Message for Readers

If you find this blog post useful to your work or if you have interacted with me and have found my sharing helpful, you can pay it forward as follows :

1) Share what you know freely to all who are able to listen with no expectation of reward.

2) If you make big bucks, donate some of that to charity and give back to tech by becoming an angel investor or LP. You can learn more about AngelCentral at https://www.angelcentral.co/investors/membership


Wednesday, October 30, 2019

How Should Angels Think About WeWork?

There has a recent spurt of bad news coming out of startup world this year. Readers will know Ning & I are conservative angel investors - is there such a thing? We take calculated risk in angel and VC investing and worst case, are prepared to write off our money. Of course,  we are obviously doing it because we like the activity and believe we can generate returns worth our time.

Lets do a recap just for this years news alone. Locally we have :

- Honestbee on brink of bankruptcy.
- Carousell taking a less than ideal round with OLX
- Rotimatic losing $1 for every $1 they sell.
- Propertyguru shelving IPO due to poor valuation offered by retail investors

I also buy the ACRA reports of many startups at Series A and B and they are inevitably all loss making. And to make things worse, the losses are not narrowing but sometimes expanding faster than revenue!

On a global basis

- Wework failed IPO and subsequent writedown/bailout by Softbank
- Uber & Lyft poor post IPO performance
- Grubhub stock tanking 40+% in 1 day due to poor earnings guidance

So how do we read all this? Especially as an angel investor? Does this mean we should just stop investing? Wait & See? Every angel needs to make up their own mind. For us, these are some of our thoughts:

First the good, positive stuff.

1) The fact that Carousell & Honestbee can raise so much with such bad revenues and/or unit economics is actually a sign that the ASEAN ecosystem is really strong with liquidity and interest. It is also the reason why SEA has decided to go all in for Shoppee so as to really stake their claim as a major ecommerce player in the region.

So ecosystem is growing and doing well. Liquidity is there as we see more and more VC funds raise and so will deploy capital next 3-5 years. And this is across all stages. At AngelCentral, which is an angel investing club, we have seen amount funded for our pitches grow at least 50% YonY.

2) Market growth is real. ASEAN really is a strong demographic play. GDP growth is strong in Indo, Vietnam, PH etc and this growth will accrue to tech related plays.  Just see how fast revenues have grown in Shoppee or Grab or Gojek.

Now the not so good stuff.

3) However, because of (1), many founders have decided to go for revenue or even just metrics without the cost discipline and patience to grow revenue and cost in tandem. This has led to massively loss making entities who all claim that their ultimate market size will justify the losses. In industry speak, we hear founders talk about their unit economics and the LTV of each customer.  This all makes sense provided capital is sufficiently patient and that the unit economics assumptions are real and market growth assumptions are accurate. Unfortunately, asssumptions are often wrong and unit economics or market size sometimes does not bear out.  When this happens, valuations have to come down dramatically.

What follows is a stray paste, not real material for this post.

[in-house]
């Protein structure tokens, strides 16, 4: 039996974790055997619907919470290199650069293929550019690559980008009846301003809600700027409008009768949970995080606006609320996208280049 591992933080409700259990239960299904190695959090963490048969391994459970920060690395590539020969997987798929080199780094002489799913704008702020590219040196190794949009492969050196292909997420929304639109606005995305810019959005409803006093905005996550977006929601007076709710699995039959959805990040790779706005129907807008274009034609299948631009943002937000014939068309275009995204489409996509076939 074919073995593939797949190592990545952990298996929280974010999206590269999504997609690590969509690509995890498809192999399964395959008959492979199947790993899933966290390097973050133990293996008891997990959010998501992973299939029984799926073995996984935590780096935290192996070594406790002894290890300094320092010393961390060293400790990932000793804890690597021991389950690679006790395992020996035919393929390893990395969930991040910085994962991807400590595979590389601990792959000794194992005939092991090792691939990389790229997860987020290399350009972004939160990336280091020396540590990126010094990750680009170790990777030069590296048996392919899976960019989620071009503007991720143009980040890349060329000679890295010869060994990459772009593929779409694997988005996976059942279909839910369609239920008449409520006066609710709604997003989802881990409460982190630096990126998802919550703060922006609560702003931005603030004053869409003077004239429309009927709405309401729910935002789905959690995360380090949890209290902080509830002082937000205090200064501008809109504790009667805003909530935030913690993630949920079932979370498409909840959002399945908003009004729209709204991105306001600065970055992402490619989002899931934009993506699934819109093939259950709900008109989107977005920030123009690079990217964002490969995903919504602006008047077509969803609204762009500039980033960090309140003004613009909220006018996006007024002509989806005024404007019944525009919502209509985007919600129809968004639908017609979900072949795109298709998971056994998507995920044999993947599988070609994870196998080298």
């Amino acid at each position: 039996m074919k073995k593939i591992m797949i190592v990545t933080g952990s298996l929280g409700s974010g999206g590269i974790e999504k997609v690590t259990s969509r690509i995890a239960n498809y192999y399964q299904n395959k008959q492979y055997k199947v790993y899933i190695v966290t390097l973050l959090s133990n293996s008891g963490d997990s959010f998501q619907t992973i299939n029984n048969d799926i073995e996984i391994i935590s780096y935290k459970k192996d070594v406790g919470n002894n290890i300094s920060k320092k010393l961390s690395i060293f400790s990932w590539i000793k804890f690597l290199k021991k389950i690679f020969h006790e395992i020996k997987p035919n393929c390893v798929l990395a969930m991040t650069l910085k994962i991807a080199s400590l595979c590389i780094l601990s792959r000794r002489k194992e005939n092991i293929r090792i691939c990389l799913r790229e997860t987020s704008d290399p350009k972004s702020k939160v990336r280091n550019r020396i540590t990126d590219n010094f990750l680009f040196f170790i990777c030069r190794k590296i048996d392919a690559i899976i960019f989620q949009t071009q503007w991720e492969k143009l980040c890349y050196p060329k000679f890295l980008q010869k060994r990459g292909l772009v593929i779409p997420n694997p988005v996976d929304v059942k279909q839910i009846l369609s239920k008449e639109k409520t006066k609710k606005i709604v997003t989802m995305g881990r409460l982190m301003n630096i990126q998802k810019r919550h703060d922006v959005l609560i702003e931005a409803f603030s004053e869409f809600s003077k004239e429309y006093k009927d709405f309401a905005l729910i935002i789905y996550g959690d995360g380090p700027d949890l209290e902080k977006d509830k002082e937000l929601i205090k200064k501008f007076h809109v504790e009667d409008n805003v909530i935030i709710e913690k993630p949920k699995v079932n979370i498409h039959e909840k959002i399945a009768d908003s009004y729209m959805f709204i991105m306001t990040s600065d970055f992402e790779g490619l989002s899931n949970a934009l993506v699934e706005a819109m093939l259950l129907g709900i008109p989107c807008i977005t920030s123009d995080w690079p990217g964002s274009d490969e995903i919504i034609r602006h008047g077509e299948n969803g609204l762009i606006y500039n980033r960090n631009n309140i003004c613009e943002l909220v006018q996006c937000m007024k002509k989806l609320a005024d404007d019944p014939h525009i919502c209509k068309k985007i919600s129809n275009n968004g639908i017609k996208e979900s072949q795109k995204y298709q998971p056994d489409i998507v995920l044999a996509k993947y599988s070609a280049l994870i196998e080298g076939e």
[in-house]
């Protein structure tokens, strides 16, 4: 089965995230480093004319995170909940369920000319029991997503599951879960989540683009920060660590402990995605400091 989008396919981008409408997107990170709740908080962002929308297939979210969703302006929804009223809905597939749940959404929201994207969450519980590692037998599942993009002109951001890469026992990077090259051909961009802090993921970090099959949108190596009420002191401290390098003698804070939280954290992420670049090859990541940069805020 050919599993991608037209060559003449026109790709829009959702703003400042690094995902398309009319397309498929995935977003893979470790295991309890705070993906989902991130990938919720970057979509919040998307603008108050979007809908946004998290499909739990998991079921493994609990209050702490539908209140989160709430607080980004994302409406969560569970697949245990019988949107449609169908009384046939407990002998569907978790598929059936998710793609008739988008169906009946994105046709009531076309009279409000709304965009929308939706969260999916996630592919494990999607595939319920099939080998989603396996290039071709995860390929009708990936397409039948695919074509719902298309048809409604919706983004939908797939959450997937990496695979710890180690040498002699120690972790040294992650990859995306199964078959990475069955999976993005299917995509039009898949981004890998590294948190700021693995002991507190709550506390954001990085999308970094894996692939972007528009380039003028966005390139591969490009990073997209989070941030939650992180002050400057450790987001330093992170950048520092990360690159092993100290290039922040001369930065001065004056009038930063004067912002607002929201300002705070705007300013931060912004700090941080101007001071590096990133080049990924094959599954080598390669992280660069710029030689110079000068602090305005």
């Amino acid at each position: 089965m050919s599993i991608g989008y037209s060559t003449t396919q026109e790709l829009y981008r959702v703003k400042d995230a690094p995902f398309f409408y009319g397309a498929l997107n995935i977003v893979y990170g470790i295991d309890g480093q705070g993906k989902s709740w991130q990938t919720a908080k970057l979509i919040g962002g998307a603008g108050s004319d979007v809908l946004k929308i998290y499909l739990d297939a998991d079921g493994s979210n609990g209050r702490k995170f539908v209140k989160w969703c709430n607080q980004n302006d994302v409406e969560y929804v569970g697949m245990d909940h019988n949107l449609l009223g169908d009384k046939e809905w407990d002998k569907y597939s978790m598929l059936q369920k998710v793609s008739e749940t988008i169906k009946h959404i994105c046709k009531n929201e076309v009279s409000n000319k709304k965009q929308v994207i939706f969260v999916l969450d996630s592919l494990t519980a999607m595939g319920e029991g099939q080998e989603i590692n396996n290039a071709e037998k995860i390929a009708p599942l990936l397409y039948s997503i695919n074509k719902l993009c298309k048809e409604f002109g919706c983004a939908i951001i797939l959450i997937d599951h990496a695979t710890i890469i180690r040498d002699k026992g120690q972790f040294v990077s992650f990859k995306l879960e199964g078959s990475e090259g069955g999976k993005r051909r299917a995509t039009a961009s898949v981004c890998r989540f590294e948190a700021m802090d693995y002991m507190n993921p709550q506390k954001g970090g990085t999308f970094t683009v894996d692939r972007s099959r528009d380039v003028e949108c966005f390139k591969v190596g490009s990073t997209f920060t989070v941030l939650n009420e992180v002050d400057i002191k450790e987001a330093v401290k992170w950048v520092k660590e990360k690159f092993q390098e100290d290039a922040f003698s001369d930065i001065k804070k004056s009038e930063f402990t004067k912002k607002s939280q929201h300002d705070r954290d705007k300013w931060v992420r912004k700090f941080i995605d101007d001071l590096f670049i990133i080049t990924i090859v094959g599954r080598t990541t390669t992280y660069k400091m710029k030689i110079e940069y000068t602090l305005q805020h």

Eg. I suspect this will happen for all the coworking spaces. None of them have succeeded beyond being a property play with some ancillary services added on. This makes them a 1-3 times revenue multiple play which is exactly how softbank values wework now. Thats a 50-90% valuation haircut.

Will this play out in more verticals? Unfortunately the answer is yes. With softbank licking its wounds, IPO market rejecting expensive listings, the froth has been blown off somewhat.

4) So there will be more bad exits or failures coming. Where will they come from? My bet will be on those low gross margin or pure traffic plays. B2C and with loads of cost and who have raised loads of VC money. The pressure will be intense to deliver on actual revenues next 1-2 years and profits thereafter. Quite a few names come to mind but i will reserve my judgement and see what happens.

So what should angels do?

Personally, we are sticking to our investing thesis. Remember VC/Angel investing should be just 5-20% of your total portfolio. So you probably made that same 10%-20%  in public equities and bonds last 5 years. So it must be money you can lose. We cannot stress this enough.

Next, we invest base on the founders skills and ambition, business model, product and market sizing. We invest systematically on a portfolio approach with discipline.  We want our companies to become profitable with superior unit economies and branding. Then they have the luxury to decide to trade sale or IPO. We do not want to invest just because an area is hot or if there is a high valuation ascribed to the vertical overseas or if a famous VC is investing. That is called investing blindly and greedily.  You need luck to behave that way and do well.

And if the shit really hits the fan on the ecosystem, i would argue it will be the best time to fund great founders who make it work even without much funding. Talent also becomes easier to find and of course, round  valuations will adjust downwards to compensate for risk and capital scarcity.

What should startups do?

To me, founders should take a long hard look at just what your unit economics are. And have a plan if funding is less or dries up. Because I can tell you having gone through SARS in 2003 and GFC in 2008, operating a startup without any outside money requires a mindset and hunger and obsession that is very absent in many founders mindset today.

Capital efficiency should be your buzzword. So many local Series A//B b2c startups need to spend 5,10,15,20m over 5 years just to make 1-3m of gross profit. In lean times, this is a ridiculous sum and implies a lot of wasted dead ends and maybe just plain waste! It may take a few years longer but I suspect often it is possible to spend much less and achieve same results.

In Summary